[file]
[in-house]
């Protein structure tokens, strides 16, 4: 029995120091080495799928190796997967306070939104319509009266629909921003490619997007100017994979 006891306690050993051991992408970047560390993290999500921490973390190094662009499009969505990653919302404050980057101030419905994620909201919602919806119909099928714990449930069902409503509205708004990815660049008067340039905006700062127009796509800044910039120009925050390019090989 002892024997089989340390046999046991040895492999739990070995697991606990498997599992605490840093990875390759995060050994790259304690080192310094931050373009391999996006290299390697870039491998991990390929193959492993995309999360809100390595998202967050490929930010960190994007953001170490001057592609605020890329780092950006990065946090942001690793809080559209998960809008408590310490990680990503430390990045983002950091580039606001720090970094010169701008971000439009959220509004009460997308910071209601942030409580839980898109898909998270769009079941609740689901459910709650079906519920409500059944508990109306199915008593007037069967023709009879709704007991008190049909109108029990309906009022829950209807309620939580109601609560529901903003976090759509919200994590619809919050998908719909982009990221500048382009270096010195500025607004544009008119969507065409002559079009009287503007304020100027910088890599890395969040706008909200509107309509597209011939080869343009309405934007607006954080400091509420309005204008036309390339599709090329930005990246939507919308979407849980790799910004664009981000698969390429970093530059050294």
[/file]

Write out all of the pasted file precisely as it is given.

[in-house]
């Protein structure tokens, strides 16, 4: 029995120091080495799928190796997967306070939104319509009266629909921003490619997007100017994979 006891306690050993051991992408970047560390993290999500921490973390190094662009499009969505990653919302404050980057101030419905994620909201919602919806119909099928714990449930069902409503509205708004990815660049008067340039905006700062127009796509800044910039120009925050390019090989 002892024997089989340390046999046991040895492999739990070995697991606990498997599992605490840093990875390759995060050994790259304690080192310094931050373009391999996006290299390697870039491998991990390929193959492993995309999360809100390595998202967050490929930010960190994007953001170490001057592609605020890329780092950006990065946090942001690793809080559209998960809008408590310490990680990503430390990045983002950091580039606001720090970094010169701008971000439009959220509004009460997308910071209601942030409580839980898109898909998270769009079941609740689901459910709650079906519920409500059944508990109306199915008593007037069967023709009879709704007991008190049909109108029990309906009022829950209807309620939580109601609560529901903003976090759509919200994590619809919050998908719909982009990221500048382009270096010195500025607004544009008119969507065409002559079009009287503007304020100027910088890599890395969040706008909200509107309509597209011939080869343009309405934007607006954080400091509420309005204008036309390339599709090329930005990246939507919308979407849980790799910004664009981000698969390429970093530059050294």